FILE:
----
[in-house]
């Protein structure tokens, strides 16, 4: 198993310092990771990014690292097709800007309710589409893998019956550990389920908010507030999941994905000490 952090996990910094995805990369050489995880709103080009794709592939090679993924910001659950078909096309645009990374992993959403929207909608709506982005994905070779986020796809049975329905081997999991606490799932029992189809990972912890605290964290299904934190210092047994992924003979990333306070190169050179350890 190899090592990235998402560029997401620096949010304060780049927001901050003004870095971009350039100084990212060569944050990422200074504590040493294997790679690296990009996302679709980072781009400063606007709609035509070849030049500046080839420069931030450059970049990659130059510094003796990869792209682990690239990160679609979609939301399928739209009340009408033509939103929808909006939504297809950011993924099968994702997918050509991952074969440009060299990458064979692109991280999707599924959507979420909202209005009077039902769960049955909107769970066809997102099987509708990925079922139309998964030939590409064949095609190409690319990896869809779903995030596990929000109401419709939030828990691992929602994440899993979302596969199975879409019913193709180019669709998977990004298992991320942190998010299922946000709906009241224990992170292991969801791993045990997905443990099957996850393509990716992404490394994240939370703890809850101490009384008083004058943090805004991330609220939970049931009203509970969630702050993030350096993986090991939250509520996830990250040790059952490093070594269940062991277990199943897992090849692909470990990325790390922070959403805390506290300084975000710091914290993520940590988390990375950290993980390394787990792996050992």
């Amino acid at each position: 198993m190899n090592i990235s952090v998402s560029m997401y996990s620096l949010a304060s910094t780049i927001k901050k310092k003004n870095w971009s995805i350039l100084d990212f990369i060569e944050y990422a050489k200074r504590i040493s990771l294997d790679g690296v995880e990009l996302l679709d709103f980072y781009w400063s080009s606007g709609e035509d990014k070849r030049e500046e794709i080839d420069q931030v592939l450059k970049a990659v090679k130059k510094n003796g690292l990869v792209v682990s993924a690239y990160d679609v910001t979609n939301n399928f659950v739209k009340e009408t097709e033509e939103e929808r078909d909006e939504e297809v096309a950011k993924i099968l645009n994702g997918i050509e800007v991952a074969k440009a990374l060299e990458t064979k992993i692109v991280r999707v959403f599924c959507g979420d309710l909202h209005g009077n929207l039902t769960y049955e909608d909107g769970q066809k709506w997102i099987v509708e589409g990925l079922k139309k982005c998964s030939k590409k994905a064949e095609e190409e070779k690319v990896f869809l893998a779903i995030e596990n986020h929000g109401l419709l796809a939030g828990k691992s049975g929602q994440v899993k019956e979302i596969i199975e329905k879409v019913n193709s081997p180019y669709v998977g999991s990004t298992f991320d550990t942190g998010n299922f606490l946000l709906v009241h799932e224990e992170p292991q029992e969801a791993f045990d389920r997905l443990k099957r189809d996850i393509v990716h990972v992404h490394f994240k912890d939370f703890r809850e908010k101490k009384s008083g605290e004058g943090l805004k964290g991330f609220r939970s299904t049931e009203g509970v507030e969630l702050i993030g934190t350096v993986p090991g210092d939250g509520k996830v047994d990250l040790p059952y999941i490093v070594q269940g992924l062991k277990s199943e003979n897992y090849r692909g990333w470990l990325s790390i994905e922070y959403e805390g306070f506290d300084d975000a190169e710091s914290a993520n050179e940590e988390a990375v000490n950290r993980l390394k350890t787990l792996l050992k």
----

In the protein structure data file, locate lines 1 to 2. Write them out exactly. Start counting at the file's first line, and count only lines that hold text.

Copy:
[in-house]
């Protein structure tokens, strides 16, 4: 198993310092990771990014690292097709800007309710589409893998019956550990389920908010507030999941994905000490 952090996990910094995805990369050489995880709103080009794709592939090679993924910001659950078909096309645009990374992993959403929207909608709506982005994905070779986020796809049975329905081997999991606490799932029992189809990972912890605290964290299904934190210092047994992924003979990333306070190169050179350890 190899090592990235998402560029997401620096949010304060780049927001901050003004870095971009350039100084990212060569944050990422200074504590040493294997790679690296990009996302679709980072781009400063606007709609035509070849030049500046080839420069931030450059970049990659130059510094003796990869792209682990690239990160679609979609939301399928739209009340009408033509939103929808909006939504297809950011993924099968994702997918050509991952074969440009060299990458064979692109991280999707599924959507979420909202209005009077039902769960049955909107769970066809997102099987509708990925079922139309998964030939590409064949095609190409690319990896869809779903995030596990929000109401419709939030828990691992929602994440899993979302596969199975879409019913193709180019669709998977990004298992991320942190998010299922946000709906009241224990992170292991969801791993045990997905443990099957996850393509990716992404490394994240939370703890809850101490009384008083004058943090805004991330609220939970049931009203509970969630702050993030350096993986090991939250509520996830990250040790059952490093070594269940062991277990199943897992090849692909470990990325790390922070959403805390506290300084975000710091914290993520940590988390990375950290993980390394787990792996050992």